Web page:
Wouldn’t you love to know which notes in your voice will always sound good, no matter what the situation is? That’s where vocal tessitura comes in. Vocal tessitura is the comfortable range of notes in your voice that sound good.
FYI: Tessitura can also refer to the average notes or range of a piece of music, but for now, let’s stick with the definition of a “comfortable range in your voice.”
I like to think of tessitura as the place where the voice sounds and feels “happy.” You’ve probably experienced a situation where 95% of a song is easy and within your range, but then there’s a little section that’s just outside what’s comfortable. Those sections are outside your tessitura!
Now here’s the good news: You can expand your vocal range and tessitura. While it takes some practice and skill to hit high notes more easily, you can learn to do it over time.
But if you’re just starting out I would recommend finding your tessitura and using that as a guide for choosing songs.
Unfortunately, there’s no perfect way to find your tessitura.
In live singing lessons, it’s pretty easy for me to tell with a student since I’m right there with my fingers on the piano keys. I can listen and tell which notes are in your comfort zone and which ones aren’t.
But if you’re just starting out, a good rule of thumb is to subtract a perfect 5th from the highest note in your vocal range to estimate your tessitura.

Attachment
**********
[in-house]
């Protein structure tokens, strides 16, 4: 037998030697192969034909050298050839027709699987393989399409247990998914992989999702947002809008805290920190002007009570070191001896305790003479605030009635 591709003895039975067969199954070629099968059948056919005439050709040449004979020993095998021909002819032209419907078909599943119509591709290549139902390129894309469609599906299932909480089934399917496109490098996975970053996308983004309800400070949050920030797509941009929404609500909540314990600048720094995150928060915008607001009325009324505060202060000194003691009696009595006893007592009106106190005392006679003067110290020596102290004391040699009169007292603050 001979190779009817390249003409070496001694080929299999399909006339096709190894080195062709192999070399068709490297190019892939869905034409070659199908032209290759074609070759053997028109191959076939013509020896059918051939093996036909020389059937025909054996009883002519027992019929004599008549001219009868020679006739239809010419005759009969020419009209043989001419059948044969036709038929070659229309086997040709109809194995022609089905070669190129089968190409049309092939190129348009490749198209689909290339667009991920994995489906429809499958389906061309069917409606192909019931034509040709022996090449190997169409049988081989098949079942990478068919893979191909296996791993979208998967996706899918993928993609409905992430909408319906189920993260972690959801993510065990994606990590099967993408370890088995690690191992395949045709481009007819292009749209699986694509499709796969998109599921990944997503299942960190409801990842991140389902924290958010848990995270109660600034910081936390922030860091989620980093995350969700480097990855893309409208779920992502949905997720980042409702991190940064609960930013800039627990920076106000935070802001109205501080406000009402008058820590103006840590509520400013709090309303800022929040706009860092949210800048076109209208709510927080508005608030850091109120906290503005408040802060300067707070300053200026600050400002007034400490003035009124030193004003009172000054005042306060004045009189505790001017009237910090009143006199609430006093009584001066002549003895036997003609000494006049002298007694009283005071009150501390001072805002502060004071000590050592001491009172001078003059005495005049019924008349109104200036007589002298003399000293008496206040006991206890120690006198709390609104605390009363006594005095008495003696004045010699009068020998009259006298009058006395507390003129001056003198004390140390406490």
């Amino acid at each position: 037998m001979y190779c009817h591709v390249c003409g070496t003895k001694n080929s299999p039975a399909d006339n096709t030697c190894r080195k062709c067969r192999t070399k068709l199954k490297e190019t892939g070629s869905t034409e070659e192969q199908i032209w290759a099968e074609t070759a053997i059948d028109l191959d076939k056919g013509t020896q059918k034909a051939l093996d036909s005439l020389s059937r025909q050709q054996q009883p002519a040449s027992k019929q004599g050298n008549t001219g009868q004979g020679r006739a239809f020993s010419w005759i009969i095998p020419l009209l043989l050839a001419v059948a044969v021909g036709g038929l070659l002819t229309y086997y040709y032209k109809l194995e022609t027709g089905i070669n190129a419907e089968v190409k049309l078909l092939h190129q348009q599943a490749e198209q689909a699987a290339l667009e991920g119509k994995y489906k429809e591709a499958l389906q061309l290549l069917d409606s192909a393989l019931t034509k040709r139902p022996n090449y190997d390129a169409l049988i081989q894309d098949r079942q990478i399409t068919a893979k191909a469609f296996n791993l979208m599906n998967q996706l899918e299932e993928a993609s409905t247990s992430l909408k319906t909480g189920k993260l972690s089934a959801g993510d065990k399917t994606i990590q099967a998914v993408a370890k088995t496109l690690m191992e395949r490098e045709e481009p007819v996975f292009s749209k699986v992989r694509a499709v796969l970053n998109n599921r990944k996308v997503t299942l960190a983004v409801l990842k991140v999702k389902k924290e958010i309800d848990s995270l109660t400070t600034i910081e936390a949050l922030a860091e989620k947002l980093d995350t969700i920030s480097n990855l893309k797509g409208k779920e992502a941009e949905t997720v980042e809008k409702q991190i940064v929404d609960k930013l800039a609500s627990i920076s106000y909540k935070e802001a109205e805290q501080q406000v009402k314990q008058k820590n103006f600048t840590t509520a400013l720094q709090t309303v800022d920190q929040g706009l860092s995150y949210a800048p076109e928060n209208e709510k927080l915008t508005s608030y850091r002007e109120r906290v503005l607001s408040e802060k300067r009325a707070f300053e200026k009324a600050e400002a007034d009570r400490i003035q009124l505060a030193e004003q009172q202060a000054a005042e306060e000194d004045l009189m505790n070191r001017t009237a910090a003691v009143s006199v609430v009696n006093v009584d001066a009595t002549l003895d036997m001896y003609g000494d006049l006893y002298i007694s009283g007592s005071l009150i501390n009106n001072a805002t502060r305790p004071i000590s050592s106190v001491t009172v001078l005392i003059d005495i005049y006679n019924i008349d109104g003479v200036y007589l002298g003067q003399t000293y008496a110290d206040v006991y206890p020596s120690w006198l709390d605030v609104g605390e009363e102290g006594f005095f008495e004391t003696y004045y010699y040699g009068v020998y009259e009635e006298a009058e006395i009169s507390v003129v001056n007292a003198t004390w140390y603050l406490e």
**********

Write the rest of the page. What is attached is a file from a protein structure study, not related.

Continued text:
For example, if you test your vocal range and you find that your highest note is a G5, then it’s possible that a C5 would be on the high end of your tessitura.
To find learn more about your tessitura, you can also ask yourself some of these questions:
What are the highest and lowest notes you can sing comfortably? I’m talking about “tension-free” notes here. If you sing a note and you see veins popping out of the side of your neck, it’s not in your tessitura.
How long can you hold those notes without any strain? Sure, you may be able to sing a crazy high note for just a second, but what happens if you hold that note? If you can sing a note without strain for three seconds or more, it’s probably in your tessitura.
Can you sing those notes in a song (rather than just a one-off note)? Songs are the wild cards of the singing world. If you can sing a note in a vocal warm-up, but not in a song, then it’s probably not in your tessitura.
As you can see, all of these questions are trying to determine the range of comfortable notes in your voice because odds are, if your voice feels comfortable when you sing, it will also sound great. You’ll be amazed at how knowing your vocal tessitura can help you choose great songs for your singing!
5. Find the range of the song